Bare-Faced Cheek: Authenticity, Femininity and Cosmetics in English Romantic-Era Print Culture

Masterson, Fiona (2014) Bare-Faced Cheek: Authenticity, Femininity and Cosmetics in English Romantic-Era Print Culture. Doctor of Philosophy (PhD) thesis, University of Kent,. (Access to this publication is currently restricted. You may be able to access a copy if URLs are provided)

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Abstract

“Bare-Faced Cheek: Authenticity, Femininity and Cosmetics in English Romantic-Era Print Culture” examines the rhetoric that surrounded women’s use of cosmetics in Romantic-era England through the focus of prevailing notions of authenticity and a Romantic valorisation of nature over artifice. The rhetoric that surrounded women’s use of cosmetics in Romantic-era England was as contentious as it was dichotic when the moralising dogma of literature of conduct came to clash with the commercial agenda of advertising rhetoric and notions of beauty, taste and women’s proper place in the social order became subjects of deliberation and debate. The significance of cosmetics in the Romantic era shifted from that of courtly display and fashionable visibility to that of tasteful moderation and restrained decorum. This, in turn, elicited a furious anti-cosmetic backlash that spoke of women’s use of cosmetics in terms of vanity, duplicity and fraudulence. The increasing medicalisation of the female body and the dissemination of that knowledge through a burgeoning print trade meant that such accusations could be accompanied by dire warnings of the deleterious nature of many lead, mercury and arsenical-based preparations that were being prepared, manufactured and promoted by a coterie of hucksters, quacks and charlatans. However, the very burgeoning print culture that gave voice to such allegations and cautions also provided a sounding-board for other voices such as the newly emerging sub-genre of the beauty manual that presented cosmetics as benign, effectual and the sign of a healthy regard for the beauty bestowed upon humanity by God. Furthermore, the rise of periodical publications designed particularly with a female readership in mind provided a forum for discussion of matters cosmetical and regular features within such publications promoted the cosmetic benefits of skincare and the effectual preservation of beauty. Advertisers also made good use of such publications as places to promote their goods as anodynely effective and discretely undetectable: an effective weapon against the ravages of time and the vagaries of nature. Cosmetics under such auspices became not only admissible but laudable, a service to both society and domestic harmony through their mollifying ability to beautify the female face. Paradoxically then, the key to using cosmetics successfully within Romantic-era England was to learn the art of appearing authentic, natural and untouched by the dubiety of feminine ‘arts’. In a print culture conflicted over the permissibility of cosmetics within the secretive realm of the female toilette the figure of the cosmetically enhanced female was thus, one that came to be used figuratively by female novelists of the time to raise questions about: the validity of authenticity within the lives of contemporary women; the contingent nature of femininity in a society that increasingly sought to confine women within an idealised cultural script; the crushing intensity of a powerful social scrutiny; and the hegemonically disruptive potential of elective female transgression. Hence, cosmetic artifice within the works of the women authors I investigate becomes a metaphor for the over-arching artifice inherent within the social construction of Romantic-era woman. Moreover, the self-control required for her to assimilate herself as naturally virtuous, diffident and unworldly points to the cosmetic artistry required to make her naturally beautiful.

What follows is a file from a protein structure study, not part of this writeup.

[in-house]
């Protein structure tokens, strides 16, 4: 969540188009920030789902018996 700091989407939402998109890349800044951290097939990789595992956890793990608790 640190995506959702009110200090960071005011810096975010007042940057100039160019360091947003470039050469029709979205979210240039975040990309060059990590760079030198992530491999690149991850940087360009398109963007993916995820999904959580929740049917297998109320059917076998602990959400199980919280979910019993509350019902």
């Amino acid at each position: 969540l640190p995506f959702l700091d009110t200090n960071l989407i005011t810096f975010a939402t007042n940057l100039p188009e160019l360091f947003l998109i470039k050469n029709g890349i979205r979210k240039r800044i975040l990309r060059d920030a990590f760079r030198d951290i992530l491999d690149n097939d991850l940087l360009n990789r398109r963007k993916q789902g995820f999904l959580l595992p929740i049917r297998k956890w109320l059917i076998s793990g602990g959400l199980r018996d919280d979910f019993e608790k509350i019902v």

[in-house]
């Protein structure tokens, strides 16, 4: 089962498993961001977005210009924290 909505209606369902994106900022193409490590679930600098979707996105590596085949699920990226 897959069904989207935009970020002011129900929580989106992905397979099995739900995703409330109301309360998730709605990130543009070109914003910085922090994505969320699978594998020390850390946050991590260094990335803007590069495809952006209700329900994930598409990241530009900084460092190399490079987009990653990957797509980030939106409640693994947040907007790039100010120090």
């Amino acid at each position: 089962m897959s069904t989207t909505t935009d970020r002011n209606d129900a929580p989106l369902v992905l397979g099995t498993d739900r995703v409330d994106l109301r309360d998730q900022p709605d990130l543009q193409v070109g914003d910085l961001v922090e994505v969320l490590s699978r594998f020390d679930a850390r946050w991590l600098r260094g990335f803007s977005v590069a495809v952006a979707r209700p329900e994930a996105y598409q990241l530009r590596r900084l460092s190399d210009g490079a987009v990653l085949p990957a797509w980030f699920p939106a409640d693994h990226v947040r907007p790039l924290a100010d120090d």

Item Type: Thesis (Doctor of Philosophy (PhD))
Uncontrolled keywords: Romantic-era, femininity, cosmetics, beauty, authenticity, print culture, domestic novel, advertising, beauty manuals, conduct guides, advice literature, education, women's periodicals.
Subjects: P Language and Literature > PN Literature (General)
P Language and Literature > PQ Romance literatures
Divisions: Faculties > Humanities > School of English
Depositing User: Users 1 not found.
Date Deposited: 14 Mar 2015 01:00 UTC
Last Modified: 24 Nov 2015 15:07 UTC
Resource URI: https://kar.kent.ac.uk/id/eprint/47663 (The current URI for this page, for reference purposes)
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